Saturday, July 26, 2008

Aswan High Dam , Egypt

The Aswan High Dam, replacing earlier dams, contains the River Nile nearly 600 miles (1,000 kilometers) upstream from Cairo by a massive embankment 375 feet (114 meters) high and 3,280 feet (1,003 meters) long, built of earth and rock fill with a clay and concrete core. It impounds Lake Nasser, one of the largest reservoirs in the world, covering an area more than 300 miles (480 kilometers) long and 10 miles (16 kilometers) wide, that holds enough water to irrigate over 7 million acres (2.8 million hectares) of farmland for many years. Its economic and social impact on the lower reaches of the Nile (that is, in the north of Egypt) makes it an engineering feat of some importance, although not necessarily always beneficial.
The annual flooding of the Nile has been the historical life source of Egypt, in what is almost a rainless region. Almost all the population lives within 12 miles (20 kilometers) of the river. The flooding—13 billion to 169 billion cubic yards (12 billion to 155 billion cubic meters)—is caused by late-summer rains on Ethiopia’s plateaus that find their way into the Nile’s tributaries. Late in the nineteenth century, regional population growth was outstripping agricultural production, and the river had to be controlled to recover stability. The first Aswan Dam was built from 1899 to 1902 and raised in 1907–1912 and again in 1929–1934. When its potential to generate the power needed in industrializing economies was realized, hydroelectric installations were added in 1960. But its inadequate storage capacity meant that in years of extreme flooding, sluices would have to be opened to protect the structure, thereby, ironically, inundating the very areas the dam was meant to protect. Designs for the High Dam, 4 miles (6.4 kilometers) south of the existing structure, were put in hand in 1952. Egypt and Sudan signed the Nile Water Agreement in November 1959.

President Gamal Abel el Nasser initiated the Aswan High Dam project. Because of his connections with the Communist bloc, the United States and Britain refused to secure loans, so the Soviet Union provided civil engineers to design the earthen dam and supplied the equipment and 400 technicians and electrical engineers to build the hydroelectric power station. Moreover, almost a third of the estimated U.S.$1 billion cost was met by the Soviet Union, and the remainder was funded by Egypt’s controversial nationalization of the Suez Canal. Construction, commenced in 1960, was complete by mid-1968. The last of the twelve turbines was installed in 1970, and President Anwar Sadat officially inaugurated the High Dam.

Despite causing some ecological problems, the dam brought good outcomes for the people of the Nile valley. For example, with a regulated agricultural system in place, through multiple cropping the nation’s agricultural income has increased by 200 percent. For all that, the poor drainage of the newly irrigated lands has led to increased salinity, and more than half of Egypt’s arable soils are now medium to poor in quality. Village communities were provided with water and electricity. A fishing industry was established, with an annual production target of 112,000 tons (101,600 tonnes) by the year 2000. The hydroelectric scheme generates 2,100 megawatts, about half of Egypt’s annual needs at the time of construction; demand has since increased, and the Aswan High Dam now provides a little over 20 percent. Egypt was untouched by the drought over much of Africa in the late 1980s, and during the following decade the land was saved from several unusually high floods. In 1996 Lake Nasser rose above the spill level for the first time, and plans are in hand to open up more irrigated farmland, even recovering parts of the Sahara Desert.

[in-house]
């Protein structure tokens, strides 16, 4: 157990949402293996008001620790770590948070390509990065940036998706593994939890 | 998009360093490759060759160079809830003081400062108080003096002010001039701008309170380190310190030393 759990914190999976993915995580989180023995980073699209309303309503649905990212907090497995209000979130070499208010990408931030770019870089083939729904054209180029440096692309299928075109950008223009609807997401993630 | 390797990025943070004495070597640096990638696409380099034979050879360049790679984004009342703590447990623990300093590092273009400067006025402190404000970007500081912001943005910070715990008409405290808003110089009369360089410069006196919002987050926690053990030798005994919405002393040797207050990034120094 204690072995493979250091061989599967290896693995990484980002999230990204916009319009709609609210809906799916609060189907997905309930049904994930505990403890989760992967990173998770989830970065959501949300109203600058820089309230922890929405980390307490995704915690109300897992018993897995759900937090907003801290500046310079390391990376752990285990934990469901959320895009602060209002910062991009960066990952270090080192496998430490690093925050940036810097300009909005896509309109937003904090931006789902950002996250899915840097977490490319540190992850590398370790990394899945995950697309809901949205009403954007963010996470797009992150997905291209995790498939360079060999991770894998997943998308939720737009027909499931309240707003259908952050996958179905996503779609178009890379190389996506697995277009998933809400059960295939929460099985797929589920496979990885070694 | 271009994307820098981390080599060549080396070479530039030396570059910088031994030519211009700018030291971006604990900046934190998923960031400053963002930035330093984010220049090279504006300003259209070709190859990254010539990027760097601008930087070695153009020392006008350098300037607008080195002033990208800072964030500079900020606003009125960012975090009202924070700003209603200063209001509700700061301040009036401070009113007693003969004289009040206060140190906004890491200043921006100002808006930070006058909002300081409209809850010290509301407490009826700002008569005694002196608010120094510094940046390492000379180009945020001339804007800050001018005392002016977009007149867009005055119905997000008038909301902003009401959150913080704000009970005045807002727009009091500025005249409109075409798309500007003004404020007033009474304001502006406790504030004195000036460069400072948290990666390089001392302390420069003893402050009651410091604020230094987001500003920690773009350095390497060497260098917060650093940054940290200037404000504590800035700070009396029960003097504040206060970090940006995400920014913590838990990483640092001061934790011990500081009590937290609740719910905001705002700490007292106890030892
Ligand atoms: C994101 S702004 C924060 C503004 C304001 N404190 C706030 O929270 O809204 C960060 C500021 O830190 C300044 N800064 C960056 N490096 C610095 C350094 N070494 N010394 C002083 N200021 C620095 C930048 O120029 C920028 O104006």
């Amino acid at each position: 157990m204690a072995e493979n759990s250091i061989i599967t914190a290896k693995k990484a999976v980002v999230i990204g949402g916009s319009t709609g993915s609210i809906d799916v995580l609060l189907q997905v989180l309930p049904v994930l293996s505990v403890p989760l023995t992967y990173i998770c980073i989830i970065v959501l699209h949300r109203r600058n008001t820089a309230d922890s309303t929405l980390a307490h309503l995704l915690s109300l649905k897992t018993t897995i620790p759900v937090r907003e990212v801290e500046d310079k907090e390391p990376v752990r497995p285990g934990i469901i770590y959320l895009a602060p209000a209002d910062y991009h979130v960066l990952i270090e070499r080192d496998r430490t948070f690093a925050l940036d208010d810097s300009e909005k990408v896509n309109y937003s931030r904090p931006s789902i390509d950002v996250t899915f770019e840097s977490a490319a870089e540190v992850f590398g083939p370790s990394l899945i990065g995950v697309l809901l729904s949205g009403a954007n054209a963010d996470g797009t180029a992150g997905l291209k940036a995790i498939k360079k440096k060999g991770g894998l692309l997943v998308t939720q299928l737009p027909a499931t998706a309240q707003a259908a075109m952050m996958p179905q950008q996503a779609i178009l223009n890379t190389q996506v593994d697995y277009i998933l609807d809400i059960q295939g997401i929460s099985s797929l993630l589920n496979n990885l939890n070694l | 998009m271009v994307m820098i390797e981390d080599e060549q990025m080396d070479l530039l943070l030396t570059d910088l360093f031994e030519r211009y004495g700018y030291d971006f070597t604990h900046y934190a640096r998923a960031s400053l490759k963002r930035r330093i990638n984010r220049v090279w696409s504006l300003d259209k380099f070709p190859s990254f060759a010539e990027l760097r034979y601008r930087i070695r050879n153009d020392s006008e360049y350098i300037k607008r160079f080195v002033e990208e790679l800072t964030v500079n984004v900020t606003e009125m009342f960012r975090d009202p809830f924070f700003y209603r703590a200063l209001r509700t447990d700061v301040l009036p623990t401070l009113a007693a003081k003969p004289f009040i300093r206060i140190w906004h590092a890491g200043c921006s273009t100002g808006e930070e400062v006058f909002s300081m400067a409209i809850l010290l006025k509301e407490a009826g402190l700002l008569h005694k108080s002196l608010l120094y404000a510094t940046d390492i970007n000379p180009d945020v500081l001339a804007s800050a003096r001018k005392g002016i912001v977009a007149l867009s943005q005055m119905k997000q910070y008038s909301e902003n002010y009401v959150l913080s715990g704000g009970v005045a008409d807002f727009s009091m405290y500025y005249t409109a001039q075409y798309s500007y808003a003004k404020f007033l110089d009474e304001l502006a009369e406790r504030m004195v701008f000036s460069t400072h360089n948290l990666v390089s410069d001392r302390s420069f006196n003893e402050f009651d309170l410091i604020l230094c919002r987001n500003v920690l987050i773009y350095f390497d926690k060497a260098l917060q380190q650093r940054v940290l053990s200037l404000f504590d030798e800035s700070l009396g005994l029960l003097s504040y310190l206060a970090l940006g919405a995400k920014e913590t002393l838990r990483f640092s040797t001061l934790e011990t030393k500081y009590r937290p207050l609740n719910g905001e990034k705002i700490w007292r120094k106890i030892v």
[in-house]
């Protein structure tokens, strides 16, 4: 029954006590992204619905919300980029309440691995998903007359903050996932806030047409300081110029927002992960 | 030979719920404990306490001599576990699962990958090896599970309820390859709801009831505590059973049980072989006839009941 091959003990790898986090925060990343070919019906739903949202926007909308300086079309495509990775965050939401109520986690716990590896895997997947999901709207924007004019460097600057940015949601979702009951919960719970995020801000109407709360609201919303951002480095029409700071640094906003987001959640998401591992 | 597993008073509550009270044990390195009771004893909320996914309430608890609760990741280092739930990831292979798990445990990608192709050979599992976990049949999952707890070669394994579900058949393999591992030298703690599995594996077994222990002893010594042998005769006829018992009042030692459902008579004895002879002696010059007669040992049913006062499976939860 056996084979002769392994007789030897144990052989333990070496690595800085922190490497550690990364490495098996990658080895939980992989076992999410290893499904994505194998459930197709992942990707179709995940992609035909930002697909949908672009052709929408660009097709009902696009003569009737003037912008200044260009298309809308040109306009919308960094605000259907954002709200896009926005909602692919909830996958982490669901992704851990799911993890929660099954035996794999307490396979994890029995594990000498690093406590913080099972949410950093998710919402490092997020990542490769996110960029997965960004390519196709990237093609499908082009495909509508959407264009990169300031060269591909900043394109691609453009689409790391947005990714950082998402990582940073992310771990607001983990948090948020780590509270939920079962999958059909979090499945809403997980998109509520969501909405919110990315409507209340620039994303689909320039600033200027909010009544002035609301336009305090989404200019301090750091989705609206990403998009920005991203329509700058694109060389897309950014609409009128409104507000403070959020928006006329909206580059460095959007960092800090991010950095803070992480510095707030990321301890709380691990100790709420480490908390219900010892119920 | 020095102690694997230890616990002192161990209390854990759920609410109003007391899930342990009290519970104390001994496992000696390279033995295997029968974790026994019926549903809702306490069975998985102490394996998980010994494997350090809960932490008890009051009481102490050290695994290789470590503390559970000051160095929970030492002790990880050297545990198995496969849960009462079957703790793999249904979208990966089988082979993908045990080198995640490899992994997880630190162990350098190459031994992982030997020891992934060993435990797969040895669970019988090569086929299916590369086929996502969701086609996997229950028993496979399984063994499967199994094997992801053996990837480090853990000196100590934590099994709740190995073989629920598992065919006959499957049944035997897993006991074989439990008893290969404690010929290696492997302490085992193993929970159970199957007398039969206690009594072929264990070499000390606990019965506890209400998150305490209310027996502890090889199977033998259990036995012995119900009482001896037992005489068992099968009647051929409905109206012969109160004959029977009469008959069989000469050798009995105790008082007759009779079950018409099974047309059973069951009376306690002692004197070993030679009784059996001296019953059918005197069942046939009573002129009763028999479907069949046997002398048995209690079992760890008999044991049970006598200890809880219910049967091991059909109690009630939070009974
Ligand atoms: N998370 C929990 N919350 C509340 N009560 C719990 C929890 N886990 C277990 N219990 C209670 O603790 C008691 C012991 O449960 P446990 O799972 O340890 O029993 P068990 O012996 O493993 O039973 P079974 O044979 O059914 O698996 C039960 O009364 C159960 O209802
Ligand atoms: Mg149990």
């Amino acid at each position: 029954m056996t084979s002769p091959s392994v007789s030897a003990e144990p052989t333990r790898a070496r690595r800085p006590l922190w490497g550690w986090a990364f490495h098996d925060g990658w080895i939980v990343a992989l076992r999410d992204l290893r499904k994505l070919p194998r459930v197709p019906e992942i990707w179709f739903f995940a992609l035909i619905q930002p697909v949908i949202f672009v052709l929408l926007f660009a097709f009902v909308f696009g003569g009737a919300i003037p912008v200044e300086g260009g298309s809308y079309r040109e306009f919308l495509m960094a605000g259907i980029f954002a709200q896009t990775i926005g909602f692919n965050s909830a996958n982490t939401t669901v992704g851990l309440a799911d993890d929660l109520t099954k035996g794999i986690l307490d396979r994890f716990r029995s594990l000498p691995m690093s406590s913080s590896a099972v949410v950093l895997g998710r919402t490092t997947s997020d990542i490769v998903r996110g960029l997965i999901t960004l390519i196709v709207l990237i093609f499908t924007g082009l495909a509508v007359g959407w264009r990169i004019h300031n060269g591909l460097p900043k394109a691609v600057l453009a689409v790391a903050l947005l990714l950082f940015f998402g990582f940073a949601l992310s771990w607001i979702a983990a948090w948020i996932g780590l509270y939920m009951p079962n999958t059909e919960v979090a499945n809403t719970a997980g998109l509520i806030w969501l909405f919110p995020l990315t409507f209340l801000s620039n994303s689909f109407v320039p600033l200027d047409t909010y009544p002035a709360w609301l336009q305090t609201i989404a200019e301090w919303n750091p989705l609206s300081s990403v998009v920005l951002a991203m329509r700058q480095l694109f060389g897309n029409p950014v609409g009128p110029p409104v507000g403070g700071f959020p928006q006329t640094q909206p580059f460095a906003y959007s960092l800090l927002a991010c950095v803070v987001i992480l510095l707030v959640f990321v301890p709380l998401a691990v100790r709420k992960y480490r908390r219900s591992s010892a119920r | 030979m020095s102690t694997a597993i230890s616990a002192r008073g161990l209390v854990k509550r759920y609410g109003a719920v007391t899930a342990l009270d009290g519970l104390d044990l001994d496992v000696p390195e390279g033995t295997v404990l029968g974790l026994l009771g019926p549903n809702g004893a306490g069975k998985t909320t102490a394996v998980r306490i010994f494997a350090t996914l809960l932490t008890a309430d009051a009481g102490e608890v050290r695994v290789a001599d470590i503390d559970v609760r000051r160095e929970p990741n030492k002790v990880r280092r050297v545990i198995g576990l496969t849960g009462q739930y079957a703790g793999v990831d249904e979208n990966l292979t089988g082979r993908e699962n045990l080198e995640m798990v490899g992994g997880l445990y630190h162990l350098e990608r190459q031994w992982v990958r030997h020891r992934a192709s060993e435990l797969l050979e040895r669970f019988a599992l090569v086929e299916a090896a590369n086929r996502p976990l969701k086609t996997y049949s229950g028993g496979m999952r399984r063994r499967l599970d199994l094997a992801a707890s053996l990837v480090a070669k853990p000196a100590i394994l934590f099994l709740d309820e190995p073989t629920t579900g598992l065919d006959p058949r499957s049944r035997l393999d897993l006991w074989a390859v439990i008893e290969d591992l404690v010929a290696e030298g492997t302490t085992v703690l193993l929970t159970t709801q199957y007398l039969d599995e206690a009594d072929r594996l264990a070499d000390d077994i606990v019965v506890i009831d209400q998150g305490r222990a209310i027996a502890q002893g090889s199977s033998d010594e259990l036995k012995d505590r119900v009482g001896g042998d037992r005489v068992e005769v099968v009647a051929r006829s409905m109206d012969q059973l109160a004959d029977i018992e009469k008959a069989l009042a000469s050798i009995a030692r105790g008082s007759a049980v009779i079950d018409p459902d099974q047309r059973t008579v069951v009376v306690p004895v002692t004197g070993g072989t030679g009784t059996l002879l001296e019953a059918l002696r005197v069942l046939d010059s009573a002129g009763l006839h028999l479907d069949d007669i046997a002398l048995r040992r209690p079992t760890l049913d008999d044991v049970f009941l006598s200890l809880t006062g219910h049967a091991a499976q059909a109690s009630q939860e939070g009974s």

Nevertheless, the construction of the Aswan High Dam has caused some problems, mostly as cumulative effects of impeding the flow of the river. Farmers have had to turn to artificial fertilizers to replace the nutrients that no longer reach the floodplain. Before the High Dam was built, half the water flowing in the Nile reached the Mediterranean; the millions of tons of silt it once carried to the sea are now mostly trapped behind the dam; consequently the ocean is eroding the coastline. The now-stagnant waters in the Delta destroyed long-standing ecological systems, and the loss of nutrients from the river has drastically damaged the sardine industry in the Mediterranean: 20,000 tons (18,288 tonnes) were caught in 1962; that figure was reduced to only 670 tons (609 tonnes) in 1969. Other branches of the Mediterranean fishing industry were similarly affected. Thankfully, for whatever reasons, there has since been a complete recovery.

The Aswan High Dam also had social and cultural implications. Not least traumatic of these was the displacement of population. More than 90,000 Nubians had to be relocated; those living in Egypt were moved about 28 miles (45 kilometers), but Sudanese Nubians had to move to new homes 370 miles (600 kilometers) away. Much of Lower Nubia was submerged under Lake Nasser, including archeological sites between the First and Third Cataracts of the Nile. At the urging of UNESCO, a rescue program named the Nubia Salvage Project was started in 1960 by the Oriental Institute, University of Chicago. As a result, twenty monuments from the Egyptian part of Nubia (including the front of the rock-hewn tomb at Abu Simbel) and four others from the Sudan were dismantled, relocated, and reerected. Others were documented before their inundation, but some were lost forever without being recorded.

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